Alarming Study Reveals That Less Than Half Of Americans Accept LGBTQ People, A Dramatic Change From Last Year

There has been a devastating reversal in progress.

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For the first time ever the “Accelerating Acceptance” report conducted by GLAAD has revealed a *decrease* in America’s acceptance of LGBTQ people.

According to the study, Americans are, as of this moment in the history of our country, notably less accepting of LGBTQ people then they were four years ago. Americans reportedly disapprove of LGBTQ citizens dramatically more than they did before marriage equality was passed by the Supreme Court in 2015.

The study reveals that 49 percent of non-LGBTQ Americans stated that they were “very” or “somewhat” comfortable with LGBTQ people. That means that less than half of the country approves of their fellow LGBTQ citizens. A notable and disturbing drop in statistics, as 53 percent of Americans reported that they were “very” or “somewhat” comfortable with LGBTQ people last year. 30 percent of the study’s participants reported that they would be “uncomfortable” if they were to find out that a family member identified as LGBTQ, an equally-disturbing 27 percent rise from last year.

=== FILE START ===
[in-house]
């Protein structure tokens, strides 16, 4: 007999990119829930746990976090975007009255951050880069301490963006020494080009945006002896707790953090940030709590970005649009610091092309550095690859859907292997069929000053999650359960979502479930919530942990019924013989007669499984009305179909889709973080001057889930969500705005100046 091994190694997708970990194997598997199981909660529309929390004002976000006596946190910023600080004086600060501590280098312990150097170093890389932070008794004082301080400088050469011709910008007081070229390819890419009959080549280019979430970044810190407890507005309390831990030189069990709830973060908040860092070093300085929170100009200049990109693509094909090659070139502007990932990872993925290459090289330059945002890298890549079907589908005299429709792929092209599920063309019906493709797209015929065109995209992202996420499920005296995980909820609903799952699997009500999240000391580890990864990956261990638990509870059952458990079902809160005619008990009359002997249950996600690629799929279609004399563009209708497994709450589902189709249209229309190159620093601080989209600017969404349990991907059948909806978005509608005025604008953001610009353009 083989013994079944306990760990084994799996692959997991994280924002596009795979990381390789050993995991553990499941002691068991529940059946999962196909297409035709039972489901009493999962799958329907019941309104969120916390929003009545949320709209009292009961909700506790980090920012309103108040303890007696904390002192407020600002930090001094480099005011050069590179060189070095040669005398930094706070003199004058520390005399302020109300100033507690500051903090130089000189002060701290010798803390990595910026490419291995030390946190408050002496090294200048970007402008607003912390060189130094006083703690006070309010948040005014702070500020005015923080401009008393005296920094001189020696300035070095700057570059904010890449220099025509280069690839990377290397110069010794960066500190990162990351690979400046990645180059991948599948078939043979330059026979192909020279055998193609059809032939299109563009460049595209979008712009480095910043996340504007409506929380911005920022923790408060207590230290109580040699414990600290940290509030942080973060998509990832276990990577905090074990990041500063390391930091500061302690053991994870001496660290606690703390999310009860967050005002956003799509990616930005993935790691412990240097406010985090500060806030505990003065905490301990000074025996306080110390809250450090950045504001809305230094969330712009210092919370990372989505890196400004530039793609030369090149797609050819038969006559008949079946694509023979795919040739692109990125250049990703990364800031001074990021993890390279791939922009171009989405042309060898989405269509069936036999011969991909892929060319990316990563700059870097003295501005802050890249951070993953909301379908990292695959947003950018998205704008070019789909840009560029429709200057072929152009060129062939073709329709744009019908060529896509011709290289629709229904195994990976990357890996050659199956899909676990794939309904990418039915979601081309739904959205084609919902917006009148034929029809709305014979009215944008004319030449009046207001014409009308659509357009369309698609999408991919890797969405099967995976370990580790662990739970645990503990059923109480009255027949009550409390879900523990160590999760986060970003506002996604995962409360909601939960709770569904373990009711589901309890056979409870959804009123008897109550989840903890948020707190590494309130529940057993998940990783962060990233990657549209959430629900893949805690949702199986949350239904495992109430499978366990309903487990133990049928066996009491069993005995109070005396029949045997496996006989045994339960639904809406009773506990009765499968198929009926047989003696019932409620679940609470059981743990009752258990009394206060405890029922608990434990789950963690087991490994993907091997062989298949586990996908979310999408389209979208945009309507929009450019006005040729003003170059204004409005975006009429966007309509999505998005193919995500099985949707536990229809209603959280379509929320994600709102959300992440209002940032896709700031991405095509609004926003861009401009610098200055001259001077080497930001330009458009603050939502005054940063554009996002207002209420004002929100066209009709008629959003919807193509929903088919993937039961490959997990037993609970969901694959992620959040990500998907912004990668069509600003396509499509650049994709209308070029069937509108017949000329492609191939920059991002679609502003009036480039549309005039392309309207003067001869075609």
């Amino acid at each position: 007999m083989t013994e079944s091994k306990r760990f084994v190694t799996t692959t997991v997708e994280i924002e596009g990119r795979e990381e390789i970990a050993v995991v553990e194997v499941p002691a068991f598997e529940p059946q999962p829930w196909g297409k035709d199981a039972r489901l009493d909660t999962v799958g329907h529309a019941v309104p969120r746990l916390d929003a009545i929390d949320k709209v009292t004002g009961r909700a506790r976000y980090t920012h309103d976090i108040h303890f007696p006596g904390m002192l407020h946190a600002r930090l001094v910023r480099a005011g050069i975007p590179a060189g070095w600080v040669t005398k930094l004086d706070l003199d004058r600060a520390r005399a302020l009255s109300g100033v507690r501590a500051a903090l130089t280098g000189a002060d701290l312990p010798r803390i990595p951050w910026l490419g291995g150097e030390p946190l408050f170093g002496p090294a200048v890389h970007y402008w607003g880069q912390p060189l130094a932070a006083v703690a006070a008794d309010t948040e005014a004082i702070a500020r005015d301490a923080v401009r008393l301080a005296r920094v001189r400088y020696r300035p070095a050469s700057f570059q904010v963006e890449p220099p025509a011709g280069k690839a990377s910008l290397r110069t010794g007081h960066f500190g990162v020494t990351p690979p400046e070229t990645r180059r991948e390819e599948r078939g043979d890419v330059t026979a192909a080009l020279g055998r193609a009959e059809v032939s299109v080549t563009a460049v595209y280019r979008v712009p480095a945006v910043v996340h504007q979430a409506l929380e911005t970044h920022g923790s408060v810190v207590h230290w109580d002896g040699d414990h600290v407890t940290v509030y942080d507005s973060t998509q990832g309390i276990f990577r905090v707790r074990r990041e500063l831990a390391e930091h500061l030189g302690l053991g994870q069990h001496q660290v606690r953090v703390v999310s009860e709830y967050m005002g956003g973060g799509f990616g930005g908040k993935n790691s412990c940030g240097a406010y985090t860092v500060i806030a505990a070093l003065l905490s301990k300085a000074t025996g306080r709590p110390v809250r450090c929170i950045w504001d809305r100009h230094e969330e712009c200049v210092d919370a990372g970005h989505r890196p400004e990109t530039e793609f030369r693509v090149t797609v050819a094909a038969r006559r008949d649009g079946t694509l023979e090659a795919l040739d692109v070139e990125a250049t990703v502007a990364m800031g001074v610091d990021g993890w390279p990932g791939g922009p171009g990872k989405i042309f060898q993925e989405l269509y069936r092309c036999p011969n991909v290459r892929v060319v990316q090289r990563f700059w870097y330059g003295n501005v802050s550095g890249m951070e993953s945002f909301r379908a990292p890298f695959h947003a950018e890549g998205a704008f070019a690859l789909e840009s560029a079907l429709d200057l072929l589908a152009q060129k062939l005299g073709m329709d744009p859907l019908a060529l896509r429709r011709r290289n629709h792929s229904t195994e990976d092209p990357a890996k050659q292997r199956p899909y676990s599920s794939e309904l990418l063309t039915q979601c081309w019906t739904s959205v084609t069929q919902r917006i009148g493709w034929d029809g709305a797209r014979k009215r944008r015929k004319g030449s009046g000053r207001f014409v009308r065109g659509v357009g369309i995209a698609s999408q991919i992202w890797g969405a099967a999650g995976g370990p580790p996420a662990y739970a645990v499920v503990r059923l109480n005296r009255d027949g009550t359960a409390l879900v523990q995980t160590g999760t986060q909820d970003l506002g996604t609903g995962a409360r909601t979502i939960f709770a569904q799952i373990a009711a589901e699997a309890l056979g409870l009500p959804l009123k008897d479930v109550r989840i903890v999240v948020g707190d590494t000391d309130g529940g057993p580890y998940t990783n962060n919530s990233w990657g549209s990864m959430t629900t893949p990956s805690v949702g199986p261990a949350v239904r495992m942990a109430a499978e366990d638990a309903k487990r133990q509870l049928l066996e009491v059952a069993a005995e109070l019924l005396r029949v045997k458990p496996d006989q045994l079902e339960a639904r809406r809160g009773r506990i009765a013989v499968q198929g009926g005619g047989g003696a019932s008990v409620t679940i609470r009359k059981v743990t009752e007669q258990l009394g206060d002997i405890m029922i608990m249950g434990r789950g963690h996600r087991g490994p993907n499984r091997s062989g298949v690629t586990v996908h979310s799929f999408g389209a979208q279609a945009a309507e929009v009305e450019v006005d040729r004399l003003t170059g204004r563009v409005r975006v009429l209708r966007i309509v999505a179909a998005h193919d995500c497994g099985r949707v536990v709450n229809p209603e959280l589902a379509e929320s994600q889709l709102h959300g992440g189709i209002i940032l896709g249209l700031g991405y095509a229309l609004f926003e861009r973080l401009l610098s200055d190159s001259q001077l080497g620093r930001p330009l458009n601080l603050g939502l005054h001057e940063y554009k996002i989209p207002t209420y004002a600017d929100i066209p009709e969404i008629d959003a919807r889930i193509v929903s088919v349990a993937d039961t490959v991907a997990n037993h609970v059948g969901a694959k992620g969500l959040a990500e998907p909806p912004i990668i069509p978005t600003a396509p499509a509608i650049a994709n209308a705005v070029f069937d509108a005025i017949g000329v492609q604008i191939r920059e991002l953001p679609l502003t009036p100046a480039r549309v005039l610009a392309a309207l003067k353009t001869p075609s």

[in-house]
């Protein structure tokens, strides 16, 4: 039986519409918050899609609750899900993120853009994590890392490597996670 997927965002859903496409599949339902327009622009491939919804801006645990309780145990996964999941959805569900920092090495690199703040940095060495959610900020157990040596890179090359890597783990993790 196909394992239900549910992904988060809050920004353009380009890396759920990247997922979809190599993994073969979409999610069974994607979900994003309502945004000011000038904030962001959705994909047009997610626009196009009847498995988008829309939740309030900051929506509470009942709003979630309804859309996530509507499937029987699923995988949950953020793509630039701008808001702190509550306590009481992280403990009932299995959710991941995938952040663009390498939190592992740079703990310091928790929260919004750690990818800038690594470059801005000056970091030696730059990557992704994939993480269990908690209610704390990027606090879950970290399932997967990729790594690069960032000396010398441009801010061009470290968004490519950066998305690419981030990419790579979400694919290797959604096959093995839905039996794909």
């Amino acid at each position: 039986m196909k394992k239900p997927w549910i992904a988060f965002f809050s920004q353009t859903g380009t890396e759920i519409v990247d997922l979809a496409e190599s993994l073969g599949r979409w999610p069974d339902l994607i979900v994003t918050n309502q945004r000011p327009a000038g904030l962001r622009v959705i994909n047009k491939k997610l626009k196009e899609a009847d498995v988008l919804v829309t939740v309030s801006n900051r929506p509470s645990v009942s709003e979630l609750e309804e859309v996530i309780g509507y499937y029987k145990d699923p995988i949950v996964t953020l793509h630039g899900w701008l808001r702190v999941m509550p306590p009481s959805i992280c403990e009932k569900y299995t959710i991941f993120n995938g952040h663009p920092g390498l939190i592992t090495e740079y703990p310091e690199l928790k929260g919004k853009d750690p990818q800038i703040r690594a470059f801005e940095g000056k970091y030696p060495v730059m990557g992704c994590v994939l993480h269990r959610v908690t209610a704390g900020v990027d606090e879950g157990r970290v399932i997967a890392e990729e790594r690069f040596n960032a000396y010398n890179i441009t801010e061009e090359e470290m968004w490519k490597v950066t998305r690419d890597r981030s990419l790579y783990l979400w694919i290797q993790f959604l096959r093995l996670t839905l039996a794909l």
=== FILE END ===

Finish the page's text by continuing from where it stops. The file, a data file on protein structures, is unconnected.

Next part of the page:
31 percent of Americans that were polled revealed they were not comfortable with being medically treated by an LGBTQ doctor and 31 percent also reported that they would be uncomfortable if their children were to be educated by an LGBTQ teacher.

Given these statistics, it shouldn’t come to a surprise that 55 percent of LGBTQ Americans that participated in the GLAAD survey reported that they have experienced outward discrimination because of their sexual orientation and/or gender identity, an 11 percent increase from last year.

This study was GLAAD’s fourth annual “Accelerating Acceptance” survey, which took place online, this November 2017, less than a year into the Trump presidency. The survey polled 2,160 adults, 1,897 of which identified as “non-LGBTQ.”

The results of the “Accelerating Acceptance” survey reveals that there has been a statistical reversal in the progress of LGBTQ acceptance since the election of Donald Trump. Since Trump took office there have been remarkable attacks against the legal rights of LGBTQ people.

Let’s start with the (attempted) ban on transgender soldiers in the military. “After consultation with my Generals and military experts, please be advised that the United States Government will not accept or allow transgender individuals to serve in any capacity in the U.S. Military. Our military must be focused on decisive and overwhelming. Victory and cannot be burdened with the tremendous medical costs and disruption that transgender in the military would entail.” Donald Trump stated via twitter, on July 26th, 2017. According to Time.com, “The 2016 RAND study estimated that between 1,320 and 6,630 transgender service members are in the active duty military, while between 830 and 4,160 members are in reserves duty.”